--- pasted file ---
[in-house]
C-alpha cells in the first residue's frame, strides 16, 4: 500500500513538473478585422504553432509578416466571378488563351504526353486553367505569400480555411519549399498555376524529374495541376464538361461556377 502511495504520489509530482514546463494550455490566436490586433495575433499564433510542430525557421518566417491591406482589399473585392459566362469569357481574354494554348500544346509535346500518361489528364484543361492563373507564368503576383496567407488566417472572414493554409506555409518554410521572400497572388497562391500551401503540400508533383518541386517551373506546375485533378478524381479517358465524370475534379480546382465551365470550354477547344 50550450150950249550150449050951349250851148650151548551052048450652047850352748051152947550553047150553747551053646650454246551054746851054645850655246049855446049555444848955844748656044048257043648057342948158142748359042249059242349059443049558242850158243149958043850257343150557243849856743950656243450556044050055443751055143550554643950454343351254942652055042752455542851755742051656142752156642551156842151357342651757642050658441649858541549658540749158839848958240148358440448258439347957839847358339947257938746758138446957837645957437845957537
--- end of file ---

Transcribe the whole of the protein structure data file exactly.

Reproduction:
[in-house]
C-alpha cells in the first residue's frame, strides 16, 4: 500500500513538473478585422504553432509578416466571378488563351504526353486553367505569400480555411519549399498555376524529374495541376464538361461556377 502511495504520489509530482514546463494550455490566436490586433495575433499564433510542430525557421518566417491591406482589399473585392459566362469569357481574354494554348500544346509535346500518361489528364484543361492563373507564368503576383496567407488566417472572414493554409506555409518554410521572400497572388497562391500551401503540400508533383518541386517551373506546375485533378478524381479517358465524370475534379480546382465551365470550354477547344 50550450150950249550150449050951349250851148650151548551052048450652047850352748051152947550553047150553747551053646650454246551054746851054645850655246049855446049555444848955844748656044048257043648057342948158142748359042249059242349059443049558242850158243149958043850257343150557243849856743950656243450556044050055443751055143550554643950454343351254942652055042752455542851755742051656142752156642551156842151357342651757642050658441649858541549658540749158839848958240148358440448258439347957839847358339947257938746758138446957837645957437845957537